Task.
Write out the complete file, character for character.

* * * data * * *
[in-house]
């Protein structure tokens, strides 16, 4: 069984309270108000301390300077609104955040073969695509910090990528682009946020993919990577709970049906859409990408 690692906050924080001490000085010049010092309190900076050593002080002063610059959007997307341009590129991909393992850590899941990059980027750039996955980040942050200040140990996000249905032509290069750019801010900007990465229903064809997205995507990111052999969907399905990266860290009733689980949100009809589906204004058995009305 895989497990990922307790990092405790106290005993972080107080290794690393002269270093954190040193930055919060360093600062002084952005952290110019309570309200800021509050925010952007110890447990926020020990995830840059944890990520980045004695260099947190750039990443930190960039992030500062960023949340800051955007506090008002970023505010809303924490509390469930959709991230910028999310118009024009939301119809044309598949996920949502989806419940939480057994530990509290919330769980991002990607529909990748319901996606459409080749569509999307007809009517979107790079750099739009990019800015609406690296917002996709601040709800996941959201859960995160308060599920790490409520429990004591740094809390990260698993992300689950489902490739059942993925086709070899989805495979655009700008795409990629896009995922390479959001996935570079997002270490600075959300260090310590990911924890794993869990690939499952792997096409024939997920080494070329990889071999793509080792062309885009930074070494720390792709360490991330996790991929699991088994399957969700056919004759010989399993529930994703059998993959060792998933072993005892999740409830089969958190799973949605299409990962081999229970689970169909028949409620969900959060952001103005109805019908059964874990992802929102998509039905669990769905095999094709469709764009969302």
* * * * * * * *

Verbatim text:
[in-house]
């Protein structure tokens, strides 16, 4: 069984309270108000301390300077609104955040073969695509910090990528682009946020993919990577709970049906859409990408 690692906050924080001490000085010049010092309190900076050593002080002063610059959007997307341009590129991909393992850590899941990059980027750039996955980040942050200040140990996000249905032509290069750019801010900007990465229903064809997205995507990111052999969907399905990266860290009733689980949100009809589906204004058995009305 895989497990990922307790990092405790106290005993972080107080290794690393002269270093954190040193930055919060360093600062002084952005952290110019309570309200800021509050925010952007110890447990926020020990995830840059944890990520980045004695260099947190750039990443930190960039992030500062960023949340800051955007506090008002970023505010809303924490509390469930959709991230910028999310118009024009939301119809044309598949996920949502989806419940939480057994530990509290919330769980991002990607529909990748319901996606459409080749569509999307007809009517979107790079750099739009990019800015609406690296917002996709601040709800996941959201859960995160308060599920790490409520429990004591740094809390990260698993992300689950489902490739059942993925086709070899989805495979655009700008795409990629896009995922390479959001996935570079997002270490600075959300260090310590990911924890794993869990690939499952792997096409024939997920080494070329990889071999793509080792062309885009930074070494720390792709360490991330996790991929699991088994399957969700056919004759010989399993529930994703059998993959060792998933072993005892999740409830089969958190799973949605299409990962081999229970689970169909028949409620969900959060952001103005109805019908059964874990992802929102998509039905669990769905095999094709469709764009969302």